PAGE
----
Isaiah is speaking to the people of Israel who have experienced the terrifying judgement of God. They’ve rebelled against God, they have put their trust in false gods and they have disobeyed him. And now they have been defeated, and crushed. The temple has been destroyed and the people have been taken away to Babylon, into the desert.
But Isaiah’s message in Isaiah 40, is now not one of judgement, but of comfort.
If you have listened to the Messiah recently then you will probably have been struck by the aria, ‘Comfort ye, comfort ye My people, saith your God’. Those are the opening words of Isaiah 40. Isaiah has come to declare to a people who are in the wilderness, that God has not abandoned them, that there is forgiveness of sins, that there is hope and that he will lead them into a new place of abundance.
The wilderness is the place of judgement. It is the place where all the little gods in which we put our trust – money, status, strength, beauty, education (I was at Cambridge, I am at MGU), fitness, entertainment, hard work, the mobile phone, music, family – are taken away. And it is the place where all the little goals that we give ourselves become rather meaningless. There really is no point in trying to prove – to the world, to our family, to ourselves - that we are somebody, that we are important.
Because in the wilderness we are not. We find ourselves stripped naked. And we are brought face to face with ourselves: with our sinfulness, our pride, our inability to really love, the desires that overwhelm us, our sheer pathetic helplessness and our mortality.
It does not have to be a literal wilderness, although some people find that it is helpful to go right away from everything. Or when we fast we can find ourselves walking into the wilderness. Or – and this is more often what happens - the wilderness can come to us: in the shape of catastrophic failure or sickness or depression or abandonment or bereavement.
But the wilderness is also not only the place of judgement, where our little gods are judged, it is also the place of comfort, the place where God comes to us.
It is the place where God met with Moses and Elijah.
It is the place where Isaiah was called to preach, and where John went to preach.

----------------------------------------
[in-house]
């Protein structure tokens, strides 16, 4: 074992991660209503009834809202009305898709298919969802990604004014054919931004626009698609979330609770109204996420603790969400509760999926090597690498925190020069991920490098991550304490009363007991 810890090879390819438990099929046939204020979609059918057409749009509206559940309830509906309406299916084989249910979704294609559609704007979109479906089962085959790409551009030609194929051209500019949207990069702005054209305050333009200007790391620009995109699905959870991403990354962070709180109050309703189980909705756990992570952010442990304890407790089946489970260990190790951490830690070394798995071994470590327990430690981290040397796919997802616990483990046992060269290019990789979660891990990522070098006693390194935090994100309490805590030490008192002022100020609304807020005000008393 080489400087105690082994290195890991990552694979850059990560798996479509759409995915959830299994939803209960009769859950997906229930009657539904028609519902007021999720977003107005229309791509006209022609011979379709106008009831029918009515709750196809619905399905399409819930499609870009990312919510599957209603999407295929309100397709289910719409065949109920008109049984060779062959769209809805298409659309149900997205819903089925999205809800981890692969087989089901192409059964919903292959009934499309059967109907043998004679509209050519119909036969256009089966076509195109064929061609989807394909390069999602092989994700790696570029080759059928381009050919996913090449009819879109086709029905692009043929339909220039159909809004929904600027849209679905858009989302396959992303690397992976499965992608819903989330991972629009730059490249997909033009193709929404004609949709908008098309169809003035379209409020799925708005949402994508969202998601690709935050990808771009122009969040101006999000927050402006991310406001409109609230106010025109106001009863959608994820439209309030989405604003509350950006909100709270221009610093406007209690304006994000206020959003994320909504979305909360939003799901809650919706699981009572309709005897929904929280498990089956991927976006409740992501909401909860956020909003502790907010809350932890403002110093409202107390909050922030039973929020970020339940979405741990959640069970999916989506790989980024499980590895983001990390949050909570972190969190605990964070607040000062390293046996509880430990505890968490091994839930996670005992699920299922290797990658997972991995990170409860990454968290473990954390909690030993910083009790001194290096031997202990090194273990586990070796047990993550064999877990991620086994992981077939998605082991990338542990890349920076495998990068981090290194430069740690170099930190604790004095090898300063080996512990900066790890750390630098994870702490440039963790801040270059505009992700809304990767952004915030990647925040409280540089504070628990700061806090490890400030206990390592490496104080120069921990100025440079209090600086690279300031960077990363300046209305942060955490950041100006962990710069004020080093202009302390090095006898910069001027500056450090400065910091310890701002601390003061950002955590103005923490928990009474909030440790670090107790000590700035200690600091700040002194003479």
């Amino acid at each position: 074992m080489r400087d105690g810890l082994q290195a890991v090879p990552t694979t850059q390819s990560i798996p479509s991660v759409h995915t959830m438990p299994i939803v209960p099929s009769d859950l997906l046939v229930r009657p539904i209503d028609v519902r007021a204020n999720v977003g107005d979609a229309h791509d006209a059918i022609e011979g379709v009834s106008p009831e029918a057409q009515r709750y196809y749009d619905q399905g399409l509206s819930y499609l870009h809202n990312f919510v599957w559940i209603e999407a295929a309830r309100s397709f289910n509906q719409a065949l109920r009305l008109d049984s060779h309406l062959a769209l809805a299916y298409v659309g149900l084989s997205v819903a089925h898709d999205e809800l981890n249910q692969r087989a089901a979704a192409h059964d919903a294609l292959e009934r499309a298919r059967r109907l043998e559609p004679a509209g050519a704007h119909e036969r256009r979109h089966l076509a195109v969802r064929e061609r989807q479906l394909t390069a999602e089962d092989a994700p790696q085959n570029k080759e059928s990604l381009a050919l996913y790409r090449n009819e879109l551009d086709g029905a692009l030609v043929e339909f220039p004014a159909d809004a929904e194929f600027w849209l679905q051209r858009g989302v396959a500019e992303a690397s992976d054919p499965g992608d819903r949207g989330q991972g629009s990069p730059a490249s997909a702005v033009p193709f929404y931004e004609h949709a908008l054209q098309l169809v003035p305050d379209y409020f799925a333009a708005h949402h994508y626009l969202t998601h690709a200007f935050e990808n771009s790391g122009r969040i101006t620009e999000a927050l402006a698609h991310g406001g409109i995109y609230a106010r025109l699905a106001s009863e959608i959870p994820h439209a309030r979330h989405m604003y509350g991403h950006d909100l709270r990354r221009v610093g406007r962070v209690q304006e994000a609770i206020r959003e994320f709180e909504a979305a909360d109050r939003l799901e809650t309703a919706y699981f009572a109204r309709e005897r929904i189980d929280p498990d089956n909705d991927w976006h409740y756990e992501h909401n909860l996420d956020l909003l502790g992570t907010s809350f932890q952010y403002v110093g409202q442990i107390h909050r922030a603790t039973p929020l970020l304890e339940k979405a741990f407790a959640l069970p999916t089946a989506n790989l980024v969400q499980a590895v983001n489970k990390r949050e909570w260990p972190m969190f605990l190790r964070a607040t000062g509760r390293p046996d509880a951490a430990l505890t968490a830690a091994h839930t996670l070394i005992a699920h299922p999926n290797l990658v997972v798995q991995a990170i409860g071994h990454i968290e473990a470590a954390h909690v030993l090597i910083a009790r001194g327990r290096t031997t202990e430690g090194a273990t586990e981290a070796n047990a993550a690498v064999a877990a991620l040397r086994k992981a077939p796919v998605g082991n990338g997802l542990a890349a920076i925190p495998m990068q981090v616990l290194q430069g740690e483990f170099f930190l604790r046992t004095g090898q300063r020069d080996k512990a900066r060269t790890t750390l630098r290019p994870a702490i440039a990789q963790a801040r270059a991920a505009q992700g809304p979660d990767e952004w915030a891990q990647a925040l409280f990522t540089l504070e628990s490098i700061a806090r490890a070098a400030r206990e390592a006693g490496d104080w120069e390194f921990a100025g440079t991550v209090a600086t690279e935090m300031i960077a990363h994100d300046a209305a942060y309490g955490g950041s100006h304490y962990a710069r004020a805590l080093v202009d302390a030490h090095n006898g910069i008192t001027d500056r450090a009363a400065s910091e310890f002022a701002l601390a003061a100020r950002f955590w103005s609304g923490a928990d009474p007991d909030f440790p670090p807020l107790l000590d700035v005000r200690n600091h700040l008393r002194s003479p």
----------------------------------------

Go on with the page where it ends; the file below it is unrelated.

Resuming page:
And the Son of God came to us at Christmas in the metaphorical wilderness.
He was laid in a manger, because there was no room for him in the inn.
He was crucified on a hill outside the city.
And it is when we are in the wilderness that we begin to hear the word that comes from God: that we are beloved, that there is one we can turn to for help, that we can change and that we will be changed, that we have a hope and a future.
I’ve spoken quite a bit about Michael who had Motor Neurones disease.
For the last year of his life Michael had to sleep with an oxygen mask on his face. When his mask was on he could not make himself heard, and since he could not move, he was completely cut off from the outside world. Nobody would hear him if he cried out. That strikes me as being pretty extreme wilderness.
And yet he spoke to me about how those times were both very dark and yet very special. He was utterly dependent on God, and at those times it was only him and his God.
- He has come to make straight the way of the Lord
It is very interesting that in John’s gospel, John the Baptist makes straight the way of the Lord not by calling people to repentance, but by simply being in the wilderness, pointing people to Jesus.
A few weeks ago, Alison and myself visited the Tretyakov gallery. We whisked through the first few rooms because we wanted to get to the icon section, and I didn’t know any short cuts, but as we walked past one gallery we looked in and saw this. It is a huge canvas that takes up a whole wall, Ivanov’s Opus Magnus of 20 years, the painting of ‘The appearance of Christ before the people’.
We stopped and spent about 20 minutes with this painting. It is very striking. John points people to Jesus. Behind him are John the apostle, Peter, Andrew and (the rather reluctant and pensive) Nathaniel. On the right are the soldiers and the Pharisees. And in the centre, walking on the rock towards them is Jesus.
John sees Jesus coming toward him and declares: ‘Here is the lamb of God who takes away the sin of the world!’ (v29).
And in case you don’t get it, in v36, John says to Andrew and another disciple, ‘Look, here is the lamb of God’ (v36).
The faces in this image are remarkable, and well worth a study. But two of the faces that really stand out for me are the two people in the centre directly under Jesus. We see the face of the old man as he is being helped to his feet and the face of the slave helping his master to dress (he has a rope round his neck, and we assume he hasn’t been baptised). Both hear the news about Jesus and are full of joy.
John the Baptist points those in the wilderness to Jesus. And Jesus has come to bring joy to those in the wilderness: to those who are enslaved, to those who are struggling with declining health. It brings joy to those who know that they need God.
Today we are called to make straight the way of the Lord, and we do that by being a voice, and by speaking to those who are in the wilderness
So I speak to those who do find themselves, for whatever reason, in the wilderness
I speak to those of you who have begun to realise that you will never find joy in the little gods and goals that we build our lives on.
I speak to those of you who have become aware of their sin and their need for forgiveness
I speak to those of you who are aware of their own brokenness and need for God
And I point you, like John the Baptist, like Ivanov, to the one who offers forgiveness, power to change, peace, intimacy and hope, to the Son of God. I point you to Jesus.